22 Pages Posted: 19 Feb 2008 Last revised: 7 Apr 2008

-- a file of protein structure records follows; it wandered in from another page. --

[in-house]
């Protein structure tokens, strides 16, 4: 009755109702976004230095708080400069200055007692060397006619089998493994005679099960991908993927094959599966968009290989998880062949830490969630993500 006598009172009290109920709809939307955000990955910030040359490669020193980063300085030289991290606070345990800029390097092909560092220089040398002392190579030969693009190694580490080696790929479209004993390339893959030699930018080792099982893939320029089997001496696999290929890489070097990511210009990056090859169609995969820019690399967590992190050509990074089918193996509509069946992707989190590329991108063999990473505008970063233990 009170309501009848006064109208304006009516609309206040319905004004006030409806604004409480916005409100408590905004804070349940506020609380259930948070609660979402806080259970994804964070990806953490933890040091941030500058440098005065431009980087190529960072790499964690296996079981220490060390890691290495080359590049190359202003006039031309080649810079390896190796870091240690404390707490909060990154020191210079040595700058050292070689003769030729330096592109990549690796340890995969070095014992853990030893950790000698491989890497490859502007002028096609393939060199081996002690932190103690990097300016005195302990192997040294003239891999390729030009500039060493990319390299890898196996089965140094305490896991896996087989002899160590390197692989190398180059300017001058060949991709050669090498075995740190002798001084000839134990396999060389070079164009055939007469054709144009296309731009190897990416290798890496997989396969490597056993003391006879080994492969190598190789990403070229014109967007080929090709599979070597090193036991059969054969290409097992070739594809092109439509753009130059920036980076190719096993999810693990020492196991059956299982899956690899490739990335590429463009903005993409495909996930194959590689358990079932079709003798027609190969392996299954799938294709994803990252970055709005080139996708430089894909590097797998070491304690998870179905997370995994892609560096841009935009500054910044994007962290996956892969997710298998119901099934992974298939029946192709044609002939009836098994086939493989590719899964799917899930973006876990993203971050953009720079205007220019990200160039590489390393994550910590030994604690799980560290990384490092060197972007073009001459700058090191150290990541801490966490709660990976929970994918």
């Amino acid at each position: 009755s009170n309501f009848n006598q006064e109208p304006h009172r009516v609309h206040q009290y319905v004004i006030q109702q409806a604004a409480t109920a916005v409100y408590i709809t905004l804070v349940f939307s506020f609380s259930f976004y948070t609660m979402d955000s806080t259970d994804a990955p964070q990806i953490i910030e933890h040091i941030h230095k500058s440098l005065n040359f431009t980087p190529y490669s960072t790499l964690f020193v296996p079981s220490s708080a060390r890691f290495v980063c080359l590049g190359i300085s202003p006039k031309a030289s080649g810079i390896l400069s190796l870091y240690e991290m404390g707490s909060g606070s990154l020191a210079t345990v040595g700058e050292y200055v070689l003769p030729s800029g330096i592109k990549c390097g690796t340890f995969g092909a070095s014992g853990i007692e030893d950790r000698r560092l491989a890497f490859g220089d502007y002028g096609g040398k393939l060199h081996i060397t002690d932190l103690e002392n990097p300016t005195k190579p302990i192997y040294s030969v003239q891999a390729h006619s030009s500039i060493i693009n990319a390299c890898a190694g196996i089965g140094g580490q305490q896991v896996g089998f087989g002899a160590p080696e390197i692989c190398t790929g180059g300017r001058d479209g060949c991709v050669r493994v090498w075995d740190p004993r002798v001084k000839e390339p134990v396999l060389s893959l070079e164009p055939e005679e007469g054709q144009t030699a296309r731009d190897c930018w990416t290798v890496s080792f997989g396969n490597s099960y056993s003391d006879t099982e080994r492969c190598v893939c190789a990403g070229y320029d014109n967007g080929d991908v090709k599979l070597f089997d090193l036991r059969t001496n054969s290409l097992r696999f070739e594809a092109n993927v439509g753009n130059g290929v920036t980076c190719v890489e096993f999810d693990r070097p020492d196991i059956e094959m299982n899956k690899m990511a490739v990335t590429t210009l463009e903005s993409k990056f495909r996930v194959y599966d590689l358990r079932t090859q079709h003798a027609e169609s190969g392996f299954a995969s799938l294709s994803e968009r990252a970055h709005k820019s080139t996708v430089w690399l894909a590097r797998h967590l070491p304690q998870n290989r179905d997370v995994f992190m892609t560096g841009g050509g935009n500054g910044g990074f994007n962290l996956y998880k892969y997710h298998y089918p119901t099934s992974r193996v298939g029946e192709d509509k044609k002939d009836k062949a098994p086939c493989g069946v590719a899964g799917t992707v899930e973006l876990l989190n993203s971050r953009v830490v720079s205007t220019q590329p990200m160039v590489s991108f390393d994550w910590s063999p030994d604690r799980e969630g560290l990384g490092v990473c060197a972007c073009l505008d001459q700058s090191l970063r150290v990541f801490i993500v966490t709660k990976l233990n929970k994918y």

Unlike many other animals, human beings enjoy freedom of action. They are capable of acting freely because they have certain psychological capacities which other animals lack. In this paper, I argue that the crucial capacity here is our ability to make practical judgements; to make judgements about what we ought to do. A number of other writers share this view but they treat practical judgement as a form of belief. Since, as I argue, we don't control our beliefs, that undermines this model of human freedom. I suggest a different account of practical judgement, according to which they are cognitive states but not beliefs and I show how this provides us with a better model of practical freedom.
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